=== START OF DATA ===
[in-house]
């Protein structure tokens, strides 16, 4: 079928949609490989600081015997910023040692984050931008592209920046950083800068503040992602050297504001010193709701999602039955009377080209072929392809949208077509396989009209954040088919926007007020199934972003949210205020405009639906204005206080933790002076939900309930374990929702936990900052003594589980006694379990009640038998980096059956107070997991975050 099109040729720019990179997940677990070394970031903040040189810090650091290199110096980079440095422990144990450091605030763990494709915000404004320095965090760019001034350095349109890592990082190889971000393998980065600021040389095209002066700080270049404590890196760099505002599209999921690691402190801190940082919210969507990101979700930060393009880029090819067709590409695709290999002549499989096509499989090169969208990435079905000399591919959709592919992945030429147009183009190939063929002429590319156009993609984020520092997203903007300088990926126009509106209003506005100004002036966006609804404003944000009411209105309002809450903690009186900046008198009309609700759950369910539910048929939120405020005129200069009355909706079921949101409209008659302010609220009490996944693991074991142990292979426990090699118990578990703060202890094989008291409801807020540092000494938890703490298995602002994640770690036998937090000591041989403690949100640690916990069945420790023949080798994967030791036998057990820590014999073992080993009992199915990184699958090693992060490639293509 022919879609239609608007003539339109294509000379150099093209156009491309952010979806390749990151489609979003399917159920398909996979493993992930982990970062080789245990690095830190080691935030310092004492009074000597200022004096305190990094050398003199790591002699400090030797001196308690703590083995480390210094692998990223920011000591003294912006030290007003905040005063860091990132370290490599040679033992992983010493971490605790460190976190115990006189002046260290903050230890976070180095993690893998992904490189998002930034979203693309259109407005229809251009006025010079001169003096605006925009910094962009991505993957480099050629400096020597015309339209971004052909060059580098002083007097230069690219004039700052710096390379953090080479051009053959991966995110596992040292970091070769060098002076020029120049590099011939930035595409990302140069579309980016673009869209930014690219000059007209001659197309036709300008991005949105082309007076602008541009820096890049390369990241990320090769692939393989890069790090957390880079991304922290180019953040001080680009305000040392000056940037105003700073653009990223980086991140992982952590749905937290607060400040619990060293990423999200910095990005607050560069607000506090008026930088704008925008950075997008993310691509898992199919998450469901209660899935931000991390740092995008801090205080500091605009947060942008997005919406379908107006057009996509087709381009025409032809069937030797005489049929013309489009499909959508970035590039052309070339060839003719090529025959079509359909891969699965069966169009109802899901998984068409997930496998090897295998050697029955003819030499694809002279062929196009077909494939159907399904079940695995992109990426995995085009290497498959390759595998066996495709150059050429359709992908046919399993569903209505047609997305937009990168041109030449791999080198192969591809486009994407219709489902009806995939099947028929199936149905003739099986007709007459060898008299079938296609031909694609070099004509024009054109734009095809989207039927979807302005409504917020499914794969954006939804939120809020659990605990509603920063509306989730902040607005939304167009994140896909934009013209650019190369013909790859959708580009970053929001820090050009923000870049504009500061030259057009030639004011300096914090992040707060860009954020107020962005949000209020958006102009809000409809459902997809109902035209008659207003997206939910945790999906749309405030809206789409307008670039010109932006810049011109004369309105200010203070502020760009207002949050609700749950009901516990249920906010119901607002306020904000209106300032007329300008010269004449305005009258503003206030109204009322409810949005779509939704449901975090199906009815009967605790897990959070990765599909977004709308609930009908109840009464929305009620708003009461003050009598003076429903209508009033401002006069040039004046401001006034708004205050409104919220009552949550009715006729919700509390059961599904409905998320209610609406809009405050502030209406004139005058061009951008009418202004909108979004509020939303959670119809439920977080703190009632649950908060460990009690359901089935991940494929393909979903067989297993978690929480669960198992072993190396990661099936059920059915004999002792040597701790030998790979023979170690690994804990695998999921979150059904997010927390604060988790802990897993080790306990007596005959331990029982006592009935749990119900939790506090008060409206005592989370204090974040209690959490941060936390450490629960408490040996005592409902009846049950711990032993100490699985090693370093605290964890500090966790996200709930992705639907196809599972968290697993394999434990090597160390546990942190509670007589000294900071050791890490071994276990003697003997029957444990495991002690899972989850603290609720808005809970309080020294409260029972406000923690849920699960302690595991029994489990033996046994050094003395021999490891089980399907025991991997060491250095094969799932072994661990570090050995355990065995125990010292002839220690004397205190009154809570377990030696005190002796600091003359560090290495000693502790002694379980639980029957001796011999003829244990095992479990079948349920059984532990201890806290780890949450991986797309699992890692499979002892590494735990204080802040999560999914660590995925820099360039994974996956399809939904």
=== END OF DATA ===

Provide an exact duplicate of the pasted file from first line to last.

[in-house]
């Protein structure tokens, strides 16, 4: 079928949609490989600081015997910023040692984050931008592209920046950083800068503040992602050297504001010193709701999602039955009377080209072929392809949208077509396989009209954040088919926007007020199934972003949210205020405009639906204005206080933790002076939900309930374990929702936990900052003594589980006694379990009640038998980096059956107070997991975050 099109040729720019990179997940677990070394970031903040040189810090650091290199110096980079440095422990144990450091605030763990494709915000404004320095965090760019001034350095349109890592990082190889971000393998980065600021040389095209002066700080270049404590890196760099505002599209999921690691402190801190940082919210969507990101979700930060393009880029090819067709590409695709290999002549499989096509499989090169969208990435079905000399591919959709592919992945030429147009183009190939063929002429590319156009993609984020520092997203903007300088990926126009509106209003506005100004002036966006609804404003944000009411209105309002809450903690009186900046008198009309609700759950369910539910048929939120405020005129200069009355909706079921949101409209008659302010609220009490996944693991074991142990292979426990090699118990578990703060202890094989008291409801807020540092000494938890703490298995602002994640770690036998937090000591041989403690949100640690916990069945420790023949080798994967030791036998057990820590014999073992080993009992199915990184699958090693992060490639293509 022919879609239609608007003539339109294509000379150099093209156009491309952010979806390749990151489609979003399917159920398909996979493993992930982990970062080789245990690095830190080691935030310092004492009074000597200022004096305190990094050398003199790591002699400090030797001196308690703590083995480390210094692998990223920011000591003294912006030290007003905040005063860091990132370290490599040679033992992983010493971490605790460190976190115990006189002046260290903050230890976070180095993690893998992904490189998002930034979203693309259109407005229809251009006025010079001169003096605006925009910094962009991505993957480099050629400096020597015309339209971004052909060059580098002083007097230069690219004039700052710096390379953090080479051009053959991966995110596992040292970091070769060098002076020029120049590099011939930035595409990302140069579309980016673009869209930014690219000059007209001659197309036709300008991005949105082309007076602008541009820096890049390369990241990320090769692939393989890069790090957390880079991304922290180019953040001080680009305000040392000056940037105003700073653009990223980086991140992982952590749905937290607060400040619990060293990423999200910095990005607050560069607000506090008026930088704008925008950075997008993310691509898992199919998450469901209660899935931000991390740092995008801090205080500091605009947060942008997005919406379908107006057009996509087709381009025409032809069937030797005489049929013309489009499909959508970035590039052309070339060839003719090529025959079509359909891969699965069966169009109802899901998984068409997930496998090897295998050697029955003819030499694809002279062929196009077909494939159907399904079940695995992109990426995995085009290497498959390759595998066996495709150059050429359709992908046919399993569903209505047609997305937009990168041109030449791999080198192969591809486009994407219709489902009806995939099947028929199936149905003739099986007709007459060898008299079938296609031909694609070099004509024009054109734009095809989207039927979807302005409504917020499914794969954006939804939120809020659990605990509603920063509306989730902040607005939304167009994140896909934009013209650019190369013909790859959708580009970053929001820090050009923000870049504009500061030259057009030639004011300096914090992040707060860009954020107020962005949000209020958006102009809000409809459902997809109902035209008659207003997206939910945790999906749309405030809206789409307008670039010109932006810049011109004369309105200010203070502020760009207002949050609700749950009901516990249920906010119901607002306020904000209106300032007329300008010269004449305005009258503003206030109204009322409810949005779509939704449901975090199906009815009967605790897990959070990765599909977004709308609930009908109840009464929305009620708003009461003050009598003076429903209508009033401002006069040039004046401001006034708004205050409104919220009552949550009715006729919700509390059961599904409905998320209610609406809009405050502030209406004139005058061009951008009418202004909108979004509020939303959670119809439920977080703190009632649950908060460990009690359901089935991940494929393909979903067989297993978690929480669960198992072993190396990661099936059920059915004999002792040597701790030998790979023979170690690994804990695998999921979150059904997010927390604060988790802990897993080790306990007596005959331990029982006592009935749990119900939790506090008060409206005592989370204090974040209690959490941060936390450490629960408490040996005592409902009846049950711990032993100490699985090693370093605290964890500090966790996200709930992705639907196809599972968290697993394999434990090597160390546990942190509670007589000294900071050791890490071994276990003697003997029957444990495991002690899972989850603290609720808005809970309080020294409260029972406000923690849920699960302690595991029994489990033996046994050094003395021999490891089980399907025991991997060491250095094969799932072994661990570090050995355990065995125990010292002839220690004397205190009154809570377990030696005190002796600091003359560090290495000693502790002694379980639980029957001796011999003829244990095992479990079948349920059984532990201890806290780890949450991986797309699992890692499979002892590494735990204080802040999560999914660590995925820099360039994974996956399809939904």